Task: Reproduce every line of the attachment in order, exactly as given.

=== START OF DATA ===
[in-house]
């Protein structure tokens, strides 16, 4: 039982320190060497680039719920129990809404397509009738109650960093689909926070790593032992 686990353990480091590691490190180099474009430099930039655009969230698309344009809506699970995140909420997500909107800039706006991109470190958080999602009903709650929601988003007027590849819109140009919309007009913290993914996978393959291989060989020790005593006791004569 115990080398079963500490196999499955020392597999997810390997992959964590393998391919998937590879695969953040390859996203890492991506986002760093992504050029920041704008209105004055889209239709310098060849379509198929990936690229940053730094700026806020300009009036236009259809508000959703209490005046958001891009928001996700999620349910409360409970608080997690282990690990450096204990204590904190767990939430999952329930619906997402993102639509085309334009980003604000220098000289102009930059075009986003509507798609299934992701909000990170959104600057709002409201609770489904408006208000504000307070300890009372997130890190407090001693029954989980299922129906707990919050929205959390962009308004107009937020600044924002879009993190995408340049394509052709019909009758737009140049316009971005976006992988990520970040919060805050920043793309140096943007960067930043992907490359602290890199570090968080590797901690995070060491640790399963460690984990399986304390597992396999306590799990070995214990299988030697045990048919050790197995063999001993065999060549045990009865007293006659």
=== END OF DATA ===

[in-house]
């Protein structure tokens, strides 16, 4: 039982320190060497680039719920129990809404397509009738109650960093689909926070790593032992 686990353990480091590691490190180099474009430099930039655009969230698309344009809506699970995140909420997500909107800039706006991109470190958080999602009903709650929601988003007027590849819109140009919309007009913290993914996978393959291989060989020790005593006791004569 115990080398079963500490196999499955020392597999997810390997992959964590393998391919998937590879695969953040390859996203890492991506986002760093992504050029920041704008209105004055889209239709310098060849379509198929990936690229940053730094700026806020300009009036236009259809508000959703209490005046958001891009928001996700999620349910409360409970608080997690282990690990450096204990204590904190767990939430999952329930619906997402993102639509085309334009980003604000220098000289102009930059075009986003509507798609299934992701909000990170959104600057709002409201609770489904408006208000504000307070300890009372997130890190407090001693029954989980299922129906707990919050929205959390962009308004107009937020600044924002879009993190995408340049394509052709019909009758737009140049316009971005976006992988990520970040919060805050920043793309140096943007960067930043992907490359602290890199570090968080590797901690995070060491640790399963460690984990399986304390597992396999306590799990070995214990299988030697045990048919050790197995063999001993065999060549045990009865007293006659």